Starbucks, citing environment, is ditching plastic straws

Muriel Hammond
July 10, 2018

Starbucks (sbux) will replace plastic straws with recyclable strawless lids, which it will serve with all of its iced coffee, tea, and espresso drinks.

Starbucks Coffee Co. plans to phase out single-use plastic straws from its more than 28,000 company-operated and licensed stores by 2020 in an effort to reduce its global waste footprint.

Other companies have been ditching plastic straws as bans on the item have gone into place.

Viral videos - including one depicting researchers extracting a plastic straw from a sea turtle's bleeding nostril - is prompting some companies and municipalities to find ocean-friendlier alternatives. As BBC News reported in February, a Scotland-based disability group called One in Five says paper, plant-based, and metal straws aren't adequate substitutes for single-use plastic straws and could even be unsafe for people, depending on their disability. Plastic straws never completely decompose and can be harmful, even fatal, to animals that ingest them.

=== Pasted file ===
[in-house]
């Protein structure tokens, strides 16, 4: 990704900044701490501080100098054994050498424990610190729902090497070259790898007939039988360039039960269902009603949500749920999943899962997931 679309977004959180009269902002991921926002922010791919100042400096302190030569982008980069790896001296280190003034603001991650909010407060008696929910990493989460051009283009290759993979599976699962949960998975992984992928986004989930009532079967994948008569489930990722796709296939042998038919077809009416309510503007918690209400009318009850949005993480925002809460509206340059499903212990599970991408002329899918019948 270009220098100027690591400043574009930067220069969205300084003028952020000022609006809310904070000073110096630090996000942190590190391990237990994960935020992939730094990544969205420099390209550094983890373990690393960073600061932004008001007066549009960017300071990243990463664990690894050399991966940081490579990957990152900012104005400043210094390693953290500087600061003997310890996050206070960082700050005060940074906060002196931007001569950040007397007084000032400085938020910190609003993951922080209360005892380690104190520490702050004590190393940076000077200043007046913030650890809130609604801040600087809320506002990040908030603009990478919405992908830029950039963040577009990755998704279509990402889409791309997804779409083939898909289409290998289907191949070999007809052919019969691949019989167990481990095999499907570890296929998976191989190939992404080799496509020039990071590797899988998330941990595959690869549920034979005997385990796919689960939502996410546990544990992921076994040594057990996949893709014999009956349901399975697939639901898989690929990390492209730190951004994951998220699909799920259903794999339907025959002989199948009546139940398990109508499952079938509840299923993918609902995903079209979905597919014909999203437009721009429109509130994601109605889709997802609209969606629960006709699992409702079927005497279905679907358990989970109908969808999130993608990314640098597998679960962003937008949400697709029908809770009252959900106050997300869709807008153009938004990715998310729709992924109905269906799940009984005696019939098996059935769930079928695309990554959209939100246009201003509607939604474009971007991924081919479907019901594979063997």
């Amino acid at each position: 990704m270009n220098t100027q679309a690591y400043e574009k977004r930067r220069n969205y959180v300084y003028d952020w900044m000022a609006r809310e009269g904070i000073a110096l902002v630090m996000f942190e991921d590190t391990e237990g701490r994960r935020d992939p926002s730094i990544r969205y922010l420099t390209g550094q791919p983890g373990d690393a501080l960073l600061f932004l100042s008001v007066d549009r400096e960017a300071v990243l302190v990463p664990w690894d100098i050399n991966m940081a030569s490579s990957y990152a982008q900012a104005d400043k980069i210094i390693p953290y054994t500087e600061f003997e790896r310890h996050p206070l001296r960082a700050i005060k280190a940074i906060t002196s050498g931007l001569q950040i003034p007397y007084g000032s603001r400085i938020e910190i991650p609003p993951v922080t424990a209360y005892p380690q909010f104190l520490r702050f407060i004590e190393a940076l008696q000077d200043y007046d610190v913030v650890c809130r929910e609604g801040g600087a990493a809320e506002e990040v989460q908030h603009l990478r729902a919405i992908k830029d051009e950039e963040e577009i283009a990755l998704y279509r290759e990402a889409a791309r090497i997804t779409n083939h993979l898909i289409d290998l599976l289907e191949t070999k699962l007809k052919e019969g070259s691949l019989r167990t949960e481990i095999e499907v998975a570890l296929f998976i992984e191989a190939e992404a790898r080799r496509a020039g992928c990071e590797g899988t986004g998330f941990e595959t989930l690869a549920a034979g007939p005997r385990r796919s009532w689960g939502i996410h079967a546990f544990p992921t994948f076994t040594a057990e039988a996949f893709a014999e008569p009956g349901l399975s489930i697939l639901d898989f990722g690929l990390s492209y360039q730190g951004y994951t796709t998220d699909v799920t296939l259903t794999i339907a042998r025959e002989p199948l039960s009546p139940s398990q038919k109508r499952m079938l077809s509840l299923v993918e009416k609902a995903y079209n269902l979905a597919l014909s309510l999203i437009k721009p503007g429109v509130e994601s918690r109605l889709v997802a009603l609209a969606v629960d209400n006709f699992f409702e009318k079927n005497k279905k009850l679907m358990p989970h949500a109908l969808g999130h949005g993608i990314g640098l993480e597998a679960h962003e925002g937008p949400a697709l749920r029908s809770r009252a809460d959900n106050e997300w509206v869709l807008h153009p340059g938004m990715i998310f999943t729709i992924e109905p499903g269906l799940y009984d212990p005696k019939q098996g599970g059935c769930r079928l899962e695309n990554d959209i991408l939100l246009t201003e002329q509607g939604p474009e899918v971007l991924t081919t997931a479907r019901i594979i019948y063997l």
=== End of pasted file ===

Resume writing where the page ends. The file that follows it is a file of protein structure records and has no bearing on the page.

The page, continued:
Starbucks will start the transition away from plastic straws in Seattle and in Vancouver in the fall, before launching a phased rollout in the U.S.in its fiscal 2019.


To comply with the July 1 plastic straw ban, Starbucks stores in Seattle are offering customers new compostable straws, splash sticks and cutlery.

Starbucks said more markets will follow until the chain meets its goal.

A number of local governments have recently passed legislation restricting the use and distribution of plastic straws.

Last week, Seattle became the country's first major city to ban single use plastic straws. Oakland and Berkeley, California, and other cities have also banned the use of disposable straws.

Nicholas Mallos, director of Ocean Conservancy's Trash Free Seas program, called Starbucks' decision a "shining example" of how companies can help fight ocean pollution.

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